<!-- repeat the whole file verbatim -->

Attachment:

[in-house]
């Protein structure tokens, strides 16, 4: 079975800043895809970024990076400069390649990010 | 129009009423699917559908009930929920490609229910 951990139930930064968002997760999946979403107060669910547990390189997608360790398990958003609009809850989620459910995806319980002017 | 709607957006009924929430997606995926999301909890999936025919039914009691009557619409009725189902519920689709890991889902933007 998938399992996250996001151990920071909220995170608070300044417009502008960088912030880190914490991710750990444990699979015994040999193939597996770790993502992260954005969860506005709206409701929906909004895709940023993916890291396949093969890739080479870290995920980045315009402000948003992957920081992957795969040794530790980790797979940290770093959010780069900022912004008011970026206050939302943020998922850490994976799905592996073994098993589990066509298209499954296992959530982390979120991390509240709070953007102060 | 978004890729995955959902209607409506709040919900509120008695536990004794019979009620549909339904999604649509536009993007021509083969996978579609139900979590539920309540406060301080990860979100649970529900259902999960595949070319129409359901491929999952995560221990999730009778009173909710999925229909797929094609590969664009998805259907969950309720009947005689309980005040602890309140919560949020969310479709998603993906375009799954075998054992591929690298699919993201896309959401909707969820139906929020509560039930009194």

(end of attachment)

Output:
[in-house]
């Protein structure tokens, strides 16, 4: 079975800043895809970024990076400069390649990010 | 129009009423699917559908009930929920490609229910 951990139930930064968002997760999946979403107060669910547990390189997608360790398990958003609009809850989620459910995806319980002017 | 709607957006009924929430997606995926999301909890999936025919039914009691009557619409009725189902519920689709890991889902933007 998938399992996250996001151990920071909220995170608070300044417009502008960088912030880190914490991710750990444990699979015994040999193939597996770790993502992260954005969860506005709206409701929906909004895709940023993916890291396949093969890739080479870290995920980045315009402000948003992957920081992957795969040794530790980790797979940290770093959010780069900022912004008011970026206050939302943020998922850490994976799905592996073994098993589990066509298209499954296992959530982390979120991390509240709070953007102060 | 978004890729995955959902209607409506709040919900509120008695536990004794019979009620549909339904999604649509536009993007021509083969996978579609139900979590539920309540406060301080990860979100649970529900259902999960595949070319129409359901491929999952995560221990999730009778009173909710999925229909797929094609590969664009998805259907969950309720009947005689309980005040602890309140919560949020969310479709998603993906375009799954075998054992591929690298699919993201896309959401909707969820139906929020509560039930009194």